3.  Next I focused on trying to fix the discard errors on NPS.  This was not so easy.  Firstly, we were seeing events discarded with the error message "Authentication failed due to an EAP session timeout; the EAP session with the access client was incomplete".  These were mainly caused if the wireless device was connected with a very poor signal strength which prevented the full EAP communication from taking place.  The solution to this problem was to disable the lowest data rates available to clients connecting to eduroam on our access points.  I found that disabling the 1.0 and 2.0 data rates was sufficient to clear up 99% of the failures from internal devices.  Most of the events that remain relate to connections at other organisations so there's nothing I can do about those.

4.  Most of the other discards had the error message "An internal error occurred. Check the system event log for additional information." (don't you just hate those, especially when the system event log had nothing logged!).  It turns out that almost all of these were caused by some Apple and Android devices connecting with bad passwords.  We had the number of re-authentication attempts set to 3, and with this configuration in place a device would offer the user the option of changing their password.  If they entered the correct password it would still fail to connect because the NPS servers would discard the events.  It looks like the requests were discarded because the "SequenceID" in the RADIUS packet hadn't been incremented.  Not all devices behave that way and the only workaround I've found so far is to change the re-authentication attempts to 0.  It's not an ideal solution, but at least it stops the NPS server discarding these events as it starts rejecting instead.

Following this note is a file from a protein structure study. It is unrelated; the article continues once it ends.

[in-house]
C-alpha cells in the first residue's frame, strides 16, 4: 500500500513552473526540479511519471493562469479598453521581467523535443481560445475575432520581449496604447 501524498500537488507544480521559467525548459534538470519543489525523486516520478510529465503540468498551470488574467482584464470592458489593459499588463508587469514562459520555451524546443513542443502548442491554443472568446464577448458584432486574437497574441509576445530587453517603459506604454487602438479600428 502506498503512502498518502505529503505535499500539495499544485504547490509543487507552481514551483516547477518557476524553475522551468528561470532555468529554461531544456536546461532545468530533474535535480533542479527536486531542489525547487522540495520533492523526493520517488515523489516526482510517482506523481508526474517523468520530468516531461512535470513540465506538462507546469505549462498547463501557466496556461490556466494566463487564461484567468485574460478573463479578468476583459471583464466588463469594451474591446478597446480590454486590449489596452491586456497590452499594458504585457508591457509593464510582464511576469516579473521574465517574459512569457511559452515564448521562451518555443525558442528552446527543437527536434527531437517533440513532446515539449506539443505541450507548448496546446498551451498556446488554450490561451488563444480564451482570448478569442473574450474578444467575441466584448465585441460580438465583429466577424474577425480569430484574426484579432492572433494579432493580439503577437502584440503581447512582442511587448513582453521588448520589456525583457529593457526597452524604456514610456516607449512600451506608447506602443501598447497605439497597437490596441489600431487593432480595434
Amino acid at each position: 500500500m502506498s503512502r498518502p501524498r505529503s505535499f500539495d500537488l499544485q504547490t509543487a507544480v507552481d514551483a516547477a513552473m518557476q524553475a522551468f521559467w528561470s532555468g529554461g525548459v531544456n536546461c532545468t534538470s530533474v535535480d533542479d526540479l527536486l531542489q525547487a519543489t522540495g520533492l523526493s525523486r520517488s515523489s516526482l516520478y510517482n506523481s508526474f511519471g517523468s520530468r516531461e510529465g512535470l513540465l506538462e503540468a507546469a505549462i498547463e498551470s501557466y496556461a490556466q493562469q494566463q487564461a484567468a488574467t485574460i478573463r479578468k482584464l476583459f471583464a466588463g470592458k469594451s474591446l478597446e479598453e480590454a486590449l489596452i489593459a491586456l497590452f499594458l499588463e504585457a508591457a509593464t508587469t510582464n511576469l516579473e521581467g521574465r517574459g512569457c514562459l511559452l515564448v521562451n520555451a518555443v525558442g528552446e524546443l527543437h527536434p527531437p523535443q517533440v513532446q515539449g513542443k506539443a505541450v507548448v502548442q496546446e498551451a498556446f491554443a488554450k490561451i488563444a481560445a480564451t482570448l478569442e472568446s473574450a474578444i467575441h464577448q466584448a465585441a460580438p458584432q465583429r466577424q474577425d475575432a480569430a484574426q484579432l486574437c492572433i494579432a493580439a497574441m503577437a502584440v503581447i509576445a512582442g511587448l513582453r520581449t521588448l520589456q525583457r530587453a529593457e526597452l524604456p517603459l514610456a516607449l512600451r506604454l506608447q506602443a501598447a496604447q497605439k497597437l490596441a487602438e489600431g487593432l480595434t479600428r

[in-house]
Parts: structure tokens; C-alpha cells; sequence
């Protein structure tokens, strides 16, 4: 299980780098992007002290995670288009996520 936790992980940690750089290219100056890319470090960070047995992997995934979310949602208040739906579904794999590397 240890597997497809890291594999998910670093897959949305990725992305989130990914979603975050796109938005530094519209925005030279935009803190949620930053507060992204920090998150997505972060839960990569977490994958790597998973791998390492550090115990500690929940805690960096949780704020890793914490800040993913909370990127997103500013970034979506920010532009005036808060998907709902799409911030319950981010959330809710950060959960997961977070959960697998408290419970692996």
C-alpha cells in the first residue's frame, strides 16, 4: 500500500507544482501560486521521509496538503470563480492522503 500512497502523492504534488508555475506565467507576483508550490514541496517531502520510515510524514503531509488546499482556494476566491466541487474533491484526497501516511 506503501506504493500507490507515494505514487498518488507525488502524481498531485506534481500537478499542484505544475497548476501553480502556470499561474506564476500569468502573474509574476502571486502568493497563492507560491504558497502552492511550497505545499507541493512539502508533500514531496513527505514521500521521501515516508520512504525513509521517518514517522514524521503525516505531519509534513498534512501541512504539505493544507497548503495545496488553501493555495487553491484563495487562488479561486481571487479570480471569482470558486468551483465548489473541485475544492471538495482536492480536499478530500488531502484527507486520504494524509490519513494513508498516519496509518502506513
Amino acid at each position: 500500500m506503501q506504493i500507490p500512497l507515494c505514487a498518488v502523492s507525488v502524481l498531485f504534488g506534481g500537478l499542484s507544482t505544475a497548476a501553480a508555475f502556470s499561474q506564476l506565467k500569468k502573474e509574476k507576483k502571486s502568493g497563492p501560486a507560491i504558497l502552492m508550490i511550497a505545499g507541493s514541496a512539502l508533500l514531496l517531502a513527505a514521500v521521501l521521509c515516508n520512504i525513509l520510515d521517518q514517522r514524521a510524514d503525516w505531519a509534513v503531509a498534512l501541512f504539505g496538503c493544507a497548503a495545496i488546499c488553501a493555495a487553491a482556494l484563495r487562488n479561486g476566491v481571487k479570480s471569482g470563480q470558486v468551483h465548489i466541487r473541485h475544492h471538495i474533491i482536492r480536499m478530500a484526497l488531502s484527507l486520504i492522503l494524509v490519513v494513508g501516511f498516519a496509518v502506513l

I believe we do still get a small number of discards each day, and these I'll look into as they arise.

5.  To try and improve the performance and availability of our NPS servers I've made a couple of other registry changes, as follows:

Set HKEY_LOCAL_MACHINE\SYSTEM\CurrentControlSet\Control\SecurityProviders\SCHANNEL to 3.  This increases SCHANNEL logging.

Set HKEY_LOCAL_MACHINE\System\CurrentControlSet\Services\Netlogon\Parameters\MaxConcurrentApi to 5.  This increases the available authentication threads to the DCs since our RADIUS servers are not Domain Controllers.

According to the JANET NRPS logs it seems that the only remaining errors we have relate to users with typos in their username or with bad or expires passwords.  To try and reduce the problem we're producing daily RADIUS failure reports which are now being reviewed by our helpdesk staff so they can contact the worst offenders.  Of course, it's impossible to remove all these failures but anything is better than nothing.

Regards

Simon

Comments

Something I've found out recently is that by default NPS uses a maximum size of 2000 bytes for its datagrams. If it's sending a certificate (whose size will probably exceed this) the packet involved will therefore be fragmented, and sometimes this will cause the packet to be lost in transit, so the EAP interaction is never completed. This causes NPS to log a discard, for some reason claiming that the incoming packet was incorrectly formatted. Even if the client sends a Framed-MTU attribute itself, NPS will ignore it. However, if you set the Framed-MTU attribute in the network policy involved, NPS will use the value you specify for its own packets.

We were seeing this problem initially with responses to the test authentication requests that JANET sends every few minutes. I got the details from a Cisco article (http://www.cisco.com/c/en/us/support/docs/lan-switching/8021x/118634-technote-eap-00.html). Since implementing the change, I've noticed that authentication attempts from a number of clients which were failing previously are now working.